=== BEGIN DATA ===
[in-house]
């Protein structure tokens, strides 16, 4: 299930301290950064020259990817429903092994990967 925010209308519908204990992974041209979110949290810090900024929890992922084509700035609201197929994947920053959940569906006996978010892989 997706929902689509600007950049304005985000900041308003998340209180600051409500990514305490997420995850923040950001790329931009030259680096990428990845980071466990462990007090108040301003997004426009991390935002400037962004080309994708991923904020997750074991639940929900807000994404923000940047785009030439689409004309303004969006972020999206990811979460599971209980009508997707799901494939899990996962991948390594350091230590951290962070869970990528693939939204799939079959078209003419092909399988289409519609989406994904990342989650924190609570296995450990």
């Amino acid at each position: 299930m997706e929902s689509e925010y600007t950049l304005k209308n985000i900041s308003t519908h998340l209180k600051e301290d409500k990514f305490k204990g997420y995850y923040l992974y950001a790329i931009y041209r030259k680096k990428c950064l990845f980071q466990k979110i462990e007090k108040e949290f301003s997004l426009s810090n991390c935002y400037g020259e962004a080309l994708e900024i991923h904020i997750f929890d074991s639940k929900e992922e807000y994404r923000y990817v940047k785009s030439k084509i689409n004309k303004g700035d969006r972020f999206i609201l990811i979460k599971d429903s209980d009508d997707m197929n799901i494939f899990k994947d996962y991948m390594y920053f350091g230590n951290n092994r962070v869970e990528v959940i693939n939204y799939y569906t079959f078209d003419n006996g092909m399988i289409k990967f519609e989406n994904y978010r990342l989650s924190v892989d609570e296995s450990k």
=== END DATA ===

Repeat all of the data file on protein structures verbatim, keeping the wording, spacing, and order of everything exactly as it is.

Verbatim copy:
[in-house]
């Protein structure tokens, strides 16, 4: 299930301290950064020259990817429903092994990967 925010209308519908204990992974041209979110949290810090900024929890992922084509700035609201197929994947920053959940569906006996978010892989 997706929902689509600007950049304005985000900041308003998340209180600051409500990514305490997420995850923040950001790329931009030259680096990428990845980071466990462990007090108040301003997004426009991390935002400037962004080309994708991923904020997750074991639940929900807000994404923000940047785009030439689409004309303004969006972020999206990811979460599971209980009508997707799901494939899990996962991948390594350091230590951290962070869970990528693939939204799939079959078209003419092909399988289409519609989406994904990342989650924190609570296995450990």
């Amino acid at each position: 299930m997706e929902s689509e925010y600007t950049l304005k209308n985000i900041s308003t519908h998340l209180k600051e301290d409500k990514f305490k204990g997420y995850y923040l992974y950001a790329i931009y041209r030259k680096k990428c950064l990845f980071q466990k979110i462990e007090k108040e949290f301003s997004l426009s810090n991390c935002y400037g020259e962004a080309l994708e900024i991923h904020i997750f929890d074991s639940k929900e992922e807000y994404r923000y990817v940047k785009s030439k084509i689409n004309k303004g700035d969006r972020f999206i609201l990811i979460k599971d429903s209980d009508d997707m197929n799901i494939f899990k994947d996962y991948m390594y920053f350091g230590n951290n092994r962070v869970e990528v959940i693939n939204y799939y569906t079959f078209d003419n006996g092909m399988i289409k990967f519609e989406n994904y978010r990342l989650s924190v892989d609570e296995s450990k």